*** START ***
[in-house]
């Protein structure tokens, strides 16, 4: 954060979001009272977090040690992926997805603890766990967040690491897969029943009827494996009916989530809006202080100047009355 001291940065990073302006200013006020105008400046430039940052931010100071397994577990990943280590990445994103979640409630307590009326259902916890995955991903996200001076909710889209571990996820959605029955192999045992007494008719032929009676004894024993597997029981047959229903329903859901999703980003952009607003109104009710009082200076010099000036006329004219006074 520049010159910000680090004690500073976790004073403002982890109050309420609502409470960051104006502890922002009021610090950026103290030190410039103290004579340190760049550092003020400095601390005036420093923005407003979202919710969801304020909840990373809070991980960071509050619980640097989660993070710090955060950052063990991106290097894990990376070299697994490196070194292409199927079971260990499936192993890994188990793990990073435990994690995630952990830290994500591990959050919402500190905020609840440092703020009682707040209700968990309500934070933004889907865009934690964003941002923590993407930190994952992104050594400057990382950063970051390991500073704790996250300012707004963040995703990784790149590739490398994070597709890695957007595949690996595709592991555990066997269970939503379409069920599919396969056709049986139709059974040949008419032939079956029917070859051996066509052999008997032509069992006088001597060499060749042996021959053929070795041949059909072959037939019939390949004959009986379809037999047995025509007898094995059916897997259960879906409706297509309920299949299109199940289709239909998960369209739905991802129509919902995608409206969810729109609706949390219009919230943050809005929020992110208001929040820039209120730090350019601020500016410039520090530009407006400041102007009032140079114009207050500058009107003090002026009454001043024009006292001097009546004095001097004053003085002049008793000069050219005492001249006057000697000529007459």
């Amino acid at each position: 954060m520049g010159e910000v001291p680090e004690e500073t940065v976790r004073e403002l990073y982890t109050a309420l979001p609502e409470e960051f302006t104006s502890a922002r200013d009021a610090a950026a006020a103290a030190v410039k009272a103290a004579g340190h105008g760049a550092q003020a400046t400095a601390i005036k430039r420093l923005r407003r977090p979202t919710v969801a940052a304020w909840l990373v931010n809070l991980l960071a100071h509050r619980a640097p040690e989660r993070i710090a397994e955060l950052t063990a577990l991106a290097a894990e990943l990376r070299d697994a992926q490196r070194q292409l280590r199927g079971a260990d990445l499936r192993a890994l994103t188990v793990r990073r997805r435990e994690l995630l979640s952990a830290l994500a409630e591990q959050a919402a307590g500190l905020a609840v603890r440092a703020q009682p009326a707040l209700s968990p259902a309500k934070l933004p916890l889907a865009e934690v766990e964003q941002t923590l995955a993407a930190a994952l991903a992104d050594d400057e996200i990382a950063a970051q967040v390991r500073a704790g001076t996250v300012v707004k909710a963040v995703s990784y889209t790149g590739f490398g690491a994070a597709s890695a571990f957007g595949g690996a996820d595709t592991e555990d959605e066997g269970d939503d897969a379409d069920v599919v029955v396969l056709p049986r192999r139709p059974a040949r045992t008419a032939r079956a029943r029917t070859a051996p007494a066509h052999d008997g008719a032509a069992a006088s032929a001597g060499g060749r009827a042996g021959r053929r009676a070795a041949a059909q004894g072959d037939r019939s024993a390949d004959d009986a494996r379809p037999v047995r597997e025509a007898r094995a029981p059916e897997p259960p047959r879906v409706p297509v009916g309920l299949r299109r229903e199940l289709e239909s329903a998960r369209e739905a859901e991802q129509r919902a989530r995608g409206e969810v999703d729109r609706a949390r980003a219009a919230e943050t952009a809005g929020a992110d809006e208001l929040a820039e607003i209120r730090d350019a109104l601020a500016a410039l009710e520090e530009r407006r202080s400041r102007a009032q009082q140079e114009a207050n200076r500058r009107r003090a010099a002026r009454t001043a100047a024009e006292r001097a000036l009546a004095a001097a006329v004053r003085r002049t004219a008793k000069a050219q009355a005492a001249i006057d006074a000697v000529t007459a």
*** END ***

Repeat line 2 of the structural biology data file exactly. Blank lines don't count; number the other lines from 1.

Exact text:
């Protein structure tokens, strides 16, 4: 954060979001009272977090040690992926997805603890766990967040690491897969029943009827494996009916989530809006202080100047009355 001291940065990073302006200013006020105008400046430039940052931010100071397994577990990943280590990445994103979640409630307590009326259902916890995955991903996200001076909710889209571990996820959605029955192999045992007494008719032929009676004894024993597997029981047959229903329903859901999703980003952009607003109104009710009082200076010099000036006329004219006074 520049010159910000680090004690500073976790004073403002982890109050309420609502409470960051104006502890922002009021610090950026103290030190410039103290004579340190760049550092003020400095601390005036420093923005407003979202919710969801304020909840990373809070991980960071509050619980640097989660993070710090955060950052063990991106290097894990990376070299697994490196070194292409199927079971260990499936192993890994188990793990990073435990994690995630952990830290994500591990959050919402500190905020609840440092703020009682707040209700968990309500934070933004889907865009934690964003941002923590993407930190994952992104050594400057990382950063970051390991500073704790996250300012707004963040995703990784790149590739490398994070597709890695957007595949690996595709592991555990066997269970939503379409069920599919396969056709049986139709059974040949008419032939079956029917070859051996066509052999008997032509069992006088001597060499060749042996021959053929070795041949059909072959037939019939390949004959009986379809037999047995025509007898094995059916897997259960879906409706297509309920299949299109199940289709239909998960369209739905991802129509919902995608409206969810729109609706949390219009919230943050809005929020992110208001929040820039209120730090350019601020500016410039520090530009407006400041102007009032140079114009207050500058009107003090002026009454001043024009006292001097009546004095001097004053003085002049008793000069050219005492001249006057000697000529007459």